Estonia, EU – Baltic States, Financial Services, Latvia, Legislation, Technology

International Internet Magazine. Baltic States news & analytics Monday, 27.03.2023, 16:35

Dombrovskis and Ansip had EP hearing

BC, Riga, 07.10.2014.Print version
Yesterday's hearing held by the European Parliament (EP) members to assess Valdis Dombrovskis' (Unity) candidacy for the European Commission's vice-president and commissioner for the euro and social dialogue, was "quite difficult," Dombrovskis told the press after the three-hour marathon. The EP held Monday evening a hearing of Digital Single Market – Vice-President Candidate Andrus Ansip, which, as witnesses said, passed successfully, writes LETA.

"I believe it is important that the European Commission candidates go through these hearings, it consolidates the Commission's democratic legitimacy. In any case, the hearing was quite difficult, as the economic and financial field causes ideological disagreement among various groups in the EP," Dombrovskis said.


When asked about the toughest questions he had to face during the hearing, Dombrovskis said that they all were relatively ideological.


"While center-right EP fractions held an affirmative position, center-left fractions had a lot of questions in regard to European Union macro-economic mechanisms," Dombrovskis said.


Dombrovskis admitted that the hearing process was a tough challenge that required careful preparation.


The European Parliament held Monday evening a hearing of Digital Single Market – Vice-President Candidate Andrus Ansip, which, as witnesses said, passed successfully, LETA/Public Broadcasting reports.


Ansip faced 45 questions from MEPs over three hours. Most of the issues focused on the future of data protection, e-commerce and public e-solutions.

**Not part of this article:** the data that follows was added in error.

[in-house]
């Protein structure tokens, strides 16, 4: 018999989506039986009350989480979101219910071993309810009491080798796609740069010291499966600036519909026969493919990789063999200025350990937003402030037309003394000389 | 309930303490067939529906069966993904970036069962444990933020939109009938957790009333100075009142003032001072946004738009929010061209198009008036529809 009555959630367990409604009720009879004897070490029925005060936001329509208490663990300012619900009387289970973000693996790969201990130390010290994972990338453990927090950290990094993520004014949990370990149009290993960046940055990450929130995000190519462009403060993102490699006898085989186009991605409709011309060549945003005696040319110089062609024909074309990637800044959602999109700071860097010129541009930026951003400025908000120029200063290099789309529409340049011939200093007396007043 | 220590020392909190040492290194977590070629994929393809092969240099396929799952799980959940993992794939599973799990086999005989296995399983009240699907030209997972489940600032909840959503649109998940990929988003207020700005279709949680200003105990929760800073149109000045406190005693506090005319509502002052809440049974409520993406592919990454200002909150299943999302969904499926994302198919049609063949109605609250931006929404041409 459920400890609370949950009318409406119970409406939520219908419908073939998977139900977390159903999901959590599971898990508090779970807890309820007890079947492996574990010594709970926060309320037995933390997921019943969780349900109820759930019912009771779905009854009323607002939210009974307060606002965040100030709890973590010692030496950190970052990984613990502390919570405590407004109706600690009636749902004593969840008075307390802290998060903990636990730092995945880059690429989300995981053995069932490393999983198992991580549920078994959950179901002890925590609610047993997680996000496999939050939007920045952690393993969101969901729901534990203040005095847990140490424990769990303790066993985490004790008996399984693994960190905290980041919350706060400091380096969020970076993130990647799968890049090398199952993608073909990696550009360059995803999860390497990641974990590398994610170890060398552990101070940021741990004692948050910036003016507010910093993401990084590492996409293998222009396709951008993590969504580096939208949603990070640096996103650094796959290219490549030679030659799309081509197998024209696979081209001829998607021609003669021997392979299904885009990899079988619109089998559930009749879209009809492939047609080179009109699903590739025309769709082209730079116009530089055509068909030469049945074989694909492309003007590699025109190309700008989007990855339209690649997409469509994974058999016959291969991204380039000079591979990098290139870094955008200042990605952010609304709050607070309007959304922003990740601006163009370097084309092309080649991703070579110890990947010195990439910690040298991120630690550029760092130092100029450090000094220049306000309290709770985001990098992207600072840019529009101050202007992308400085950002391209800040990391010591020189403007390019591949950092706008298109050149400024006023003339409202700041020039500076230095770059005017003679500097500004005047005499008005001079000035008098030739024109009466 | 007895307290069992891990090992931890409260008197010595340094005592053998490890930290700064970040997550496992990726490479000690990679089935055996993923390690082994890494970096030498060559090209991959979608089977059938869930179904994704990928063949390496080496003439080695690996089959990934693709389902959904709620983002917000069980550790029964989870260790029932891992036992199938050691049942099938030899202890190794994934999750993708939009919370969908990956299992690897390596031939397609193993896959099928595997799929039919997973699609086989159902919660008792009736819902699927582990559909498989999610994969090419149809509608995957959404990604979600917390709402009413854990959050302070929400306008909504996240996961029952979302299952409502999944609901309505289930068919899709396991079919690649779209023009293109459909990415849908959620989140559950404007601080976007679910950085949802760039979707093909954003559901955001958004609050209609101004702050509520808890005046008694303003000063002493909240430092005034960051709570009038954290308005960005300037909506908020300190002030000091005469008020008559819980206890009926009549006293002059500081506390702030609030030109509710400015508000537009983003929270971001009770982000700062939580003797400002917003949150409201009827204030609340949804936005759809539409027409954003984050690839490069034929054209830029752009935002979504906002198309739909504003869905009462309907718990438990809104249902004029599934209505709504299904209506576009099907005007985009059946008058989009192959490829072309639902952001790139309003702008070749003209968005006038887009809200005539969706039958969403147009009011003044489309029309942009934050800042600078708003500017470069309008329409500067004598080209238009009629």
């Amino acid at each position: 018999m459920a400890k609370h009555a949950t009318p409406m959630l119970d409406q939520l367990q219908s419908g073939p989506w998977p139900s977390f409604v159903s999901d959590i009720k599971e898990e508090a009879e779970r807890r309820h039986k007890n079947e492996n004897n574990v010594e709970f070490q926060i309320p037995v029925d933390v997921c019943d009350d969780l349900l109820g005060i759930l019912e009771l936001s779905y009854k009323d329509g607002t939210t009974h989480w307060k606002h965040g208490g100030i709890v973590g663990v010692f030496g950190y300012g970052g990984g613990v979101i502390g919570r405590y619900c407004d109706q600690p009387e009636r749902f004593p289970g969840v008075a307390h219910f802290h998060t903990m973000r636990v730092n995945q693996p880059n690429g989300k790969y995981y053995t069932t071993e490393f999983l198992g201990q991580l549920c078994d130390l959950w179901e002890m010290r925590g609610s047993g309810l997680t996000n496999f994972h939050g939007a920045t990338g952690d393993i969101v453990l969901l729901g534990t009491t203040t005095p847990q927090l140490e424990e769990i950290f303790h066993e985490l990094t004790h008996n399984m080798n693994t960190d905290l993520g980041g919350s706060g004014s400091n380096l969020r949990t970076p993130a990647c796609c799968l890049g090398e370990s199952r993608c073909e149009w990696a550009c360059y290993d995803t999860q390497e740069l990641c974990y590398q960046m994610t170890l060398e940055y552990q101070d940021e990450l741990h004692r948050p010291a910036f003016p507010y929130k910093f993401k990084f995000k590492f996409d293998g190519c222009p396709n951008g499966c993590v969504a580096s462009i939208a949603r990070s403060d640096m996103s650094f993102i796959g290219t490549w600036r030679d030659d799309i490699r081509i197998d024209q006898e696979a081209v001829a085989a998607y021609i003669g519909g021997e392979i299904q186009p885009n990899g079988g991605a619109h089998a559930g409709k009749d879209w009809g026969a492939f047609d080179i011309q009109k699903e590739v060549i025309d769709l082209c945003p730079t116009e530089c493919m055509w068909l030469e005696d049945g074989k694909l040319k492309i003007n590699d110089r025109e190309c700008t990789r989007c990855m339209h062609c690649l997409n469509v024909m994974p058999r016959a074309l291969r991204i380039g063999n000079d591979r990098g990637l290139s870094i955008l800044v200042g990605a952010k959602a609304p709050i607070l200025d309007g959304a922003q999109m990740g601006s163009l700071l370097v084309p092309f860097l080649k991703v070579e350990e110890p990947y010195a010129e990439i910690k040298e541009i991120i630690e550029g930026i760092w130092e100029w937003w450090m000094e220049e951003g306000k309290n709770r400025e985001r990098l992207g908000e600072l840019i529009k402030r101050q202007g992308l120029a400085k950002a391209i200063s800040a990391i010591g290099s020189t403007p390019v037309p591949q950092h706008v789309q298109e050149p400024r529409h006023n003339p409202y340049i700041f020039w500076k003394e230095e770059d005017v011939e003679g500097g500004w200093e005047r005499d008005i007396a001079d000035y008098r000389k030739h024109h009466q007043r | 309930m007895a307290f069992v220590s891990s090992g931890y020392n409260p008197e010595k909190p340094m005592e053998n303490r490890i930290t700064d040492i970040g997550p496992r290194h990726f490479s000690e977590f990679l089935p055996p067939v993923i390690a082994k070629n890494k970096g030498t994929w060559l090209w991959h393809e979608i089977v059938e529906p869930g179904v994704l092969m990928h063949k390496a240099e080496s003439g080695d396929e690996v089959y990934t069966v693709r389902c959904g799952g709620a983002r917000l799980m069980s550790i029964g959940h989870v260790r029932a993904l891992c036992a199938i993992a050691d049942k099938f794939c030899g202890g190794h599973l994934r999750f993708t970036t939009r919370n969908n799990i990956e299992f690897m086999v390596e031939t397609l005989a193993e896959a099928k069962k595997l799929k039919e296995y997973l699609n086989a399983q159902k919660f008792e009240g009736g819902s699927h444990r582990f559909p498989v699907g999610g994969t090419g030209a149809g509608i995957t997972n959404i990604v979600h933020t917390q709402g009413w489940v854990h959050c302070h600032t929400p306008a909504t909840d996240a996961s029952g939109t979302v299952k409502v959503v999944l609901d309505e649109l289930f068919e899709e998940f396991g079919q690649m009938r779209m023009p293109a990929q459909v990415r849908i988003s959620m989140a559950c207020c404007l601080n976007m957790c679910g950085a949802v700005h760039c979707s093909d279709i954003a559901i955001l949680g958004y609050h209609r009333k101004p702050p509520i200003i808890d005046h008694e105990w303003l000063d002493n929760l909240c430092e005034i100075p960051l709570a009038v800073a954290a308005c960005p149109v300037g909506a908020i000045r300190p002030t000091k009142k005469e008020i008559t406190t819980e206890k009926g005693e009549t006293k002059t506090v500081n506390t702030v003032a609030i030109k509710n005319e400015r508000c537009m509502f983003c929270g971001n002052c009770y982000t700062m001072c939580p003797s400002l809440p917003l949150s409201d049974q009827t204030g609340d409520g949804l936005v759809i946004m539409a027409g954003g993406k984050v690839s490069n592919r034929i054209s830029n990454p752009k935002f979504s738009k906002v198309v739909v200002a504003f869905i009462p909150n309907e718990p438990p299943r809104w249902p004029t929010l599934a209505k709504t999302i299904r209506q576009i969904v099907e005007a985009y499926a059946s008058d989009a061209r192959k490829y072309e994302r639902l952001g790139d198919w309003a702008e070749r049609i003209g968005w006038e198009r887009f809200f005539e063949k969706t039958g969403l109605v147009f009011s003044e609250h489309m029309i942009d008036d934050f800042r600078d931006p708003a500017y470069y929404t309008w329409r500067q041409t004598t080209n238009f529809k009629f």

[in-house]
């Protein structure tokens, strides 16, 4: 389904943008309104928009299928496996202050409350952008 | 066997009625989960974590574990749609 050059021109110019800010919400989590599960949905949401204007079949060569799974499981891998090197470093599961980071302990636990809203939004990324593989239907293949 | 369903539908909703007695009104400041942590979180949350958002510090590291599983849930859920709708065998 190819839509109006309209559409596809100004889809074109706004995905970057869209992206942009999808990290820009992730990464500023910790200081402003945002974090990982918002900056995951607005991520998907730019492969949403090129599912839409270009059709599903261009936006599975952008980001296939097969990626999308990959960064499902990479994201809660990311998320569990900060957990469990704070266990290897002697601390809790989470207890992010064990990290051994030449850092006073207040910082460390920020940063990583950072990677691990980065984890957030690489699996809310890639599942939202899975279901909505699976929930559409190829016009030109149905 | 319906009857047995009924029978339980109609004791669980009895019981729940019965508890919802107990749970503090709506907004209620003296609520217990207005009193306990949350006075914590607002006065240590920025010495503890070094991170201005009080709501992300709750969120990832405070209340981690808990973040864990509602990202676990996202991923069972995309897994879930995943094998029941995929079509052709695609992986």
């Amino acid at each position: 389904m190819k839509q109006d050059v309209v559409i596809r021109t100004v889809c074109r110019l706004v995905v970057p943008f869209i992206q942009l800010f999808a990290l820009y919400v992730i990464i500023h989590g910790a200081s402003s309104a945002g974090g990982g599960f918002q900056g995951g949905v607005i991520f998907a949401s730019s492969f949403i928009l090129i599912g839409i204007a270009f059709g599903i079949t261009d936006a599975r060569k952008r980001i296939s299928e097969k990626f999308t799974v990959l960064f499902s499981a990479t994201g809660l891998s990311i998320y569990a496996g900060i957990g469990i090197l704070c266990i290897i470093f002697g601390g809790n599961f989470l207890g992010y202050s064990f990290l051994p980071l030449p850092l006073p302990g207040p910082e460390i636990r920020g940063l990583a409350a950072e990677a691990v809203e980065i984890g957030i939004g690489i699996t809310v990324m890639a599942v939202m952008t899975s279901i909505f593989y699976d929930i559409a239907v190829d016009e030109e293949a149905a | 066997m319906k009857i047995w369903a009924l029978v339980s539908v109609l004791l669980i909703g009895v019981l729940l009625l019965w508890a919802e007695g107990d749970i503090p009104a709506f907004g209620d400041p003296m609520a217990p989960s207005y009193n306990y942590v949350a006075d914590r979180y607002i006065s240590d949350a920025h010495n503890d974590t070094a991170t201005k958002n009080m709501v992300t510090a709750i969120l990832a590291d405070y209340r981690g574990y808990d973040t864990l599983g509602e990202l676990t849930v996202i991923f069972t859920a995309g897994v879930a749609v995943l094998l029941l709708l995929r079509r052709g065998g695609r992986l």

Ansip said in his opening speech at the European Parliament that he wishes to give his best in designing Europe's future.


He said that Europe does not yet have a common digital market, although it is ready for it. Ansip said that the world is digitalising every day, but the rules and legal environment connected to it have not been able to, at least in Europe, to keep pace.


He added that not everything has to be regulated, but the digital environment in Europe cannot be left as it is now, because otherwise it is not possible to move forward.


Ansip said he plans to establish a long-term strategy for the single market, in order to reduce uncertainty and create uniform rules for all.


He said that digitalization will create new jobs and support the renewal of the European Union's industry.


Ansip said that every person should have the same rights and protection on the Web, as they have in ordinary life.


Ansip also promised to improve cyber security and fight cybercrime.


Ansip brought also delegates an example of the possibilities of digitalisation, recalling how he and the Prime Minister of Finland Jyrki Katainen digitally signed last December a memorandum of cooperation between the two countries in the field of information and communication technology.


Andrus Ansip's three-hour hearing in the European Parliament passed successfully. The former Prime Minister answered all the questions smoothly, emphasizing the importance of data protection, IT education and regulations and trust.


Public Broadcasting said that a phrase Ansip used frequently was "in the country, which I know the best." This way the former prime minister started every time he needed to give an example of the possibilities of digital signature, e-voting, e-Tax Board, or paperless governance. So listening to Ansip was in a way a marketing campaign to Estonia's e-state achievements, Public Broadcasting said.


Unlike the hearings of Arias Canete or Alenka Bratushek, which placed great emphasis on the past of the commissioner candidates, all questions to Ansip concerned the future of the digital economy. All except one – namely Estonian European Parliament member Indrek Tarand asked Ansip about his ten years of Communist party membership. Ansip said thereupon, that his past is transparent. "All of the Estonian people know that I was a Communist party member. I have nothing to hide," continued the former prime minister.

The three hours of listening culminated in applause.


The European Parliament shall make a preliminary decision on the appointment of Andrus Ansip as Digital Single Market – Vice-President Candidate of the European Commission on Tuesday.

Search site